While lower courts are divided over the issue, the closest the Supreme Court has come to deciding the off-campus reach of school speech policies was in Morse v. Frederick (2007) when it said Alaska's Juneau-Douglas High School didn't violate the First Amendment by punishing a student for holding up a "Bong Hits 4 Jesus" banner during the Olympic Torch Relay. But the court emphasized that students attended the event as part of a school-supervised activity. Brandi Levy was online on a Saturday when school was closed; allowing her punishment would be a significant extension of school officials' authority.
"If the Court adopts the school district's argument, individuals who attend American public schools will never have the same First Amendment protection as everyone else," warns the Student Press Law Center. "Speech that would be protected if they weren't students would be subject to punishment by school officials who weakly claim — as the cheerleading coach in this case did — that their speech disrupted the school."
The public seems to share the Center's concerns, as the results of polling by The Economist/YouGov demonstrate. About 52 percent of adults oppose letting public schools punish students for online speech, an opinion held by 64 percent of independents and 63 percent of Republicans. Democrats are more divided, with 38 percent opposing such extended authority for schools and 37 percent supporting it. Perhaps reflecting trust in the people to which they've handed responsibility for their kids' education, just 37 percent of parents of school-age children oppose punishment for off-campus speech, but still only 45 percent support it.
Disturbingly, the only group with a majority favoring punishment for off-campus speech are the kids who would be subject to such power. "Most full-time or part-time students (54%) say that it is appropriate for public schools to enforce punishments for their speech online while outside the classroom," notes The Economist/YouGov. About 31 percent oppose such penalties.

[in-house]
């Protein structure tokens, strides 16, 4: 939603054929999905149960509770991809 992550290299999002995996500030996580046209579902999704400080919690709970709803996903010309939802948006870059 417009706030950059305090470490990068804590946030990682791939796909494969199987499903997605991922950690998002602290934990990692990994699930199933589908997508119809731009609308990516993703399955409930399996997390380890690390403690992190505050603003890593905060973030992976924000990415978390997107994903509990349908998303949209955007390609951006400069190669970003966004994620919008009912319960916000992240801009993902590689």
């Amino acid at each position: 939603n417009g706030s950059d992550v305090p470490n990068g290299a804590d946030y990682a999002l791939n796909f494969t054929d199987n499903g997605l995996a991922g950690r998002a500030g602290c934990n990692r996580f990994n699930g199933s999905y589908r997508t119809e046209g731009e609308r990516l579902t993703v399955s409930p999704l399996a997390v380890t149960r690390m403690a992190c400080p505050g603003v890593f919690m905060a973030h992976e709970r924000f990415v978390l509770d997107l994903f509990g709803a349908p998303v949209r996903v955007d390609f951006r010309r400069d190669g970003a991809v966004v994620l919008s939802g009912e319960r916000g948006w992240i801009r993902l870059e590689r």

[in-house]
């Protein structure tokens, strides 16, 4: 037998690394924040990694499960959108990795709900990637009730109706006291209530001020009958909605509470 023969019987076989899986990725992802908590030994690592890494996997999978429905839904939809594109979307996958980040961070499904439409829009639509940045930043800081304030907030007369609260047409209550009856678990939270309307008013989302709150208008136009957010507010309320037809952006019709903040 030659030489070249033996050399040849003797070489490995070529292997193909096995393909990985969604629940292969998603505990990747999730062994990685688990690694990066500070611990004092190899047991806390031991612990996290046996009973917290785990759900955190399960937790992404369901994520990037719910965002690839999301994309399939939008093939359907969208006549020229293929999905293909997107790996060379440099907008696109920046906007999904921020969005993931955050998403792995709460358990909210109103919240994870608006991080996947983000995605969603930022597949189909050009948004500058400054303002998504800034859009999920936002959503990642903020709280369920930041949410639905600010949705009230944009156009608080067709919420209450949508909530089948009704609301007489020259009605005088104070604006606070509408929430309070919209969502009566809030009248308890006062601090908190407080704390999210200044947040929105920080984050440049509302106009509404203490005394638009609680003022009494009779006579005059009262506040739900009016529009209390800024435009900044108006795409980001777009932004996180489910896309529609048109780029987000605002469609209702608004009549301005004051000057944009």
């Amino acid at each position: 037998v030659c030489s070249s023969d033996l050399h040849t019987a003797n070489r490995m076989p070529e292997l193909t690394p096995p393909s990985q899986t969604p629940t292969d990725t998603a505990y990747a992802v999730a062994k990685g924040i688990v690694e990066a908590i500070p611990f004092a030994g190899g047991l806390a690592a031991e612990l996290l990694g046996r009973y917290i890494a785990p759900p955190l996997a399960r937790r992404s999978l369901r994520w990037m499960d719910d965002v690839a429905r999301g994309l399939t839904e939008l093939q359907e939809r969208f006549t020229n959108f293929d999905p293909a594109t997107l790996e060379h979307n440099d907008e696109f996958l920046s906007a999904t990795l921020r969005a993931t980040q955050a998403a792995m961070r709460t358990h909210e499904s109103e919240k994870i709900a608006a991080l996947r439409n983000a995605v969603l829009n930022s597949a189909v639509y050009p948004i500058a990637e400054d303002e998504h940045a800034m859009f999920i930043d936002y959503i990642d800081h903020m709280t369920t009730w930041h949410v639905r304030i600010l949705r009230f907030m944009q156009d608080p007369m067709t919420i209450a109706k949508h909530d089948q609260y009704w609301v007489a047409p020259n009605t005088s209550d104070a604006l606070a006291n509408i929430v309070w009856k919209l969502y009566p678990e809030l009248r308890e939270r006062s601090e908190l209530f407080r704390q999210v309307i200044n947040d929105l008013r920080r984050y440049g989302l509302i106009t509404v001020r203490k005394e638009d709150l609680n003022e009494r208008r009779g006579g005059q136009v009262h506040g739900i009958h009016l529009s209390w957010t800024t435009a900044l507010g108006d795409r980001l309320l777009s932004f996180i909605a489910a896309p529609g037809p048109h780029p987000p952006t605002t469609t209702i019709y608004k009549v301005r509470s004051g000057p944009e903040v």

You have to wonder just what public school students are learning about individual liberty and the limits of authority. Apparently, they're not being taught to value and protect their free speech rights. One likely lesson in the results (as if we needed a refresher) is that, when given the chance, government officials will instruct their charges that government officials should have more power.
Over the past year, as public schools have dropped the ball in their responses to pandemic concerns, families have turned in droves to alternatives such as homeschooling, private schools, and charter schools. Parents and students pick these options based on their effectiveness and their responsiveness to individual needs and preferences. If public schools are going to demand the power to regulate students' lives in the wide world beyond schoolhouse doors, that's just one more reason to look elsewhere for a good education as well as for respect for the boundaries needed to maintain a free society.
The Supreme Court is expected to issue a decision in Brandi Levy's case in late June. Families don't have to wait until then to decide how and what their children will learn.